New RSV Vaccine Will Cut Hospitalizations,
Study Shows

Megan Brooks

October 12, 2023

The newly approved respiratory syncytial virus vaccine administered during pregnancy substantially reduces the clinical and economic burden of lower respiratory tract disease caused by RSV, according to research presented at Infectious Disease Week (IDWeek) 2023 Annual Meeting.

"With RSV maternal vaccination that is associated with clinical efficacy of 69% against severe RSV disease at 6 months, we estimated that up to 200,000 cases can be averted, and that is associated with almost $800 million in total," presenting author Amy W. Law, PharmD, director of global value and evidence at Pfizer, pointed out during a news briefing.

"RSV is associated with a significant burden in the US and this newly approved and recommended maternal RSV vaccine can have substantial impact in easing some of that burden," Law explained.

This study is "particularly timely as we head into RSV peak season," said briefing moderator Natasha Halasa, MD, MPH, professor of pediatrics, Division of Pediatric Infectious Diseases at Vanderbilt University in Nashville, Tennessee.

The challenge, said Halasa, is that uptake of maternal vaccines and vaccines in general is "not optimal," making increased awareness of this new maternal RSV vaccine important.

Strong Efficacy Data

Most children are infected with RSV at least once by the time they reach age 2 years. Very young children are at particular risk of severe complications, such as pneumonia or bronchitis.

As reported previously by Medscape Infectious Diseases, in the randomized, double-blind, placebo-controlled phase 3 study, Pfizer's maternal RSV vaccine had an almost 82% efficacy against severe RSV infection in infants from birth through the first 90 days of life.

The vaccine also had a 69% efficacy against severe disease through the first 6 months of life. As part of the trial, a total of 7400 women received a single dose of the vaccine in the late second or third trimester of their pregnancy. There were no signs of safety issues for the mothers or infants.

Based on the results, the US Food and Drug Administration approved the vaccine, known as Abrysvo, in August, to be given between weeks' 32 and 36 of pregnancy.

New Modeling Study

Law and colleagues modeled the potential public health impact — both clinical and economic — of the maternal RSV vaccine among the population of all pregnant women and their infants born during a 12-month period in the US. The model focused on severe RSV disease in babies that required medical attention.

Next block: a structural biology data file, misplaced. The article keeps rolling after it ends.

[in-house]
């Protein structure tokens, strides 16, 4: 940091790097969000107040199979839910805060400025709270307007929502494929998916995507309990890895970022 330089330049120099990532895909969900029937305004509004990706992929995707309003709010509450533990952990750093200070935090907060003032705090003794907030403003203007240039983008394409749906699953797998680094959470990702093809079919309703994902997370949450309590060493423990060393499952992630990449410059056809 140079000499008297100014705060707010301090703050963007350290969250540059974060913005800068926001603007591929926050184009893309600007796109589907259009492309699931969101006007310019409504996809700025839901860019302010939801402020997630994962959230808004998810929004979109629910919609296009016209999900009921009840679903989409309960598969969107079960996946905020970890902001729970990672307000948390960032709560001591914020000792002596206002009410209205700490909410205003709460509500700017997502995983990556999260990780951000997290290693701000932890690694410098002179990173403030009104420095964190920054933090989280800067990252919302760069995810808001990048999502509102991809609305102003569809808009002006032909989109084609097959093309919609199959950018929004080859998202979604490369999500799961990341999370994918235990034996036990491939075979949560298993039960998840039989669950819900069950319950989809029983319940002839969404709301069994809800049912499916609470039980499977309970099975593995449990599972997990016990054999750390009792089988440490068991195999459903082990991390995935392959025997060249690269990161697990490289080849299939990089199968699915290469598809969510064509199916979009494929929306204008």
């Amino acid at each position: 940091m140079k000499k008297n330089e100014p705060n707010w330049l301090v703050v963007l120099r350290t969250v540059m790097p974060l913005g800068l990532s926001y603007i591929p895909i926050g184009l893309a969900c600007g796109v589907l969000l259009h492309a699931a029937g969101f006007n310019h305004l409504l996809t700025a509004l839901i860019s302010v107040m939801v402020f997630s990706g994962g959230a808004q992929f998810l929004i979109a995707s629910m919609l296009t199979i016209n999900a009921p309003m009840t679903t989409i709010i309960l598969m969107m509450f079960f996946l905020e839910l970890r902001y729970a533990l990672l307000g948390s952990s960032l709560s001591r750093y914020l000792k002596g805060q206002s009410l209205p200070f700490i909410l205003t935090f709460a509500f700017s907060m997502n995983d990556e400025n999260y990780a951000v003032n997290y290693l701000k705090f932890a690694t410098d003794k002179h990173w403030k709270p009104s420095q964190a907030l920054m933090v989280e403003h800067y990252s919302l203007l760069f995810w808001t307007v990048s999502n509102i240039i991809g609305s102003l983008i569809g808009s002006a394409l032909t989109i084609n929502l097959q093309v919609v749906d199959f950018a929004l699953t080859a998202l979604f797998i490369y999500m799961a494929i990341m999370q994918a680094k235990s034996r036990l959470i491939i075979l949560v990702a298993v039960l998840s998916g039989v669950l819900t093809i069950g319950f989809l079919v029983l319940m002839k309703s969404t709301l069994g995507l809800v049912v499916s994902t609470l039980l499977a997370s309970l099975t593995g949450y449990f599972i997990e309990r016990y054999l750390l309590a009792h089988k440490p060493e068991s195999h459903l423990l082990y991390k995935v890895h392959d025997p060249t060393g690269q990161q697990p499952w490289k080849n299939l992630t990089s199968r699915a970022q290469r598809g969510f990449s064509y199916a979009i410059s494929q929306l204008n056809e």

According to their model, without widespread use of the maternal RSV vaccine, 48,246 hospitalizations, 144,495 emergency department encounters, and 399,313 outpatient clinic visits related to RSV are projected to occur annually among the US birth cohort of 3.7 million infants younger than 12 months.

With widespread use of the vaccine, annual hospitalizations resulting from infant RSV would fall by 51%, emergency department encounters would decline by 32% and outpatient clinic visits by 32% — corresponding to a decrease in direct medical costs of about $692 million and indirect nonmedical costs of roughly $110 million.

Law highlighted two important caveats to the data. "The protections are based on the year-round administration of the vaccine to pregnant women at 32 to 36 weeks' gestational age, and this is also assuming 100% uptake. Of course, in reality, that most likely is not the case," she told the briefing.

Halasa noted that the peak age for severe RSV illness is 3 months and it's tough to identify infants at highest risk for severe RSV.

Nearly 80% of infants with RSV who are hospitalized do not have an underlying medical condition, "so we don't even know who those high-risk infants are. That's why having this vaccine is so exciting," she told the briefing.

Halasa said it's also important to note that infants with severe RSV typically make not just one but multiple visits to the clinic or emergency department, leading to missed days of work for the parent, not to mention the "emotional burden of having your otherwise healthy newborn or young infant in the hospital."

In addition to Pfizer's maternal RSV vaccine, the FDA in July approved AstraZeneca's monoclonal antibody nirsevimab (Beyfortus) for the prevention of RSV in neonates and infants entering their first RSV season, and in children up to 24 months who remain vulnerable to severe RSV disease through their second RSV season.

The study was funded by Pfizer. Law is employed by Pfizer. Halasa has received grant and research support from Merck.

Infectious Disease Week 2023 Annual Meeting: Abstract 1942. To be presented October 13, 2023.

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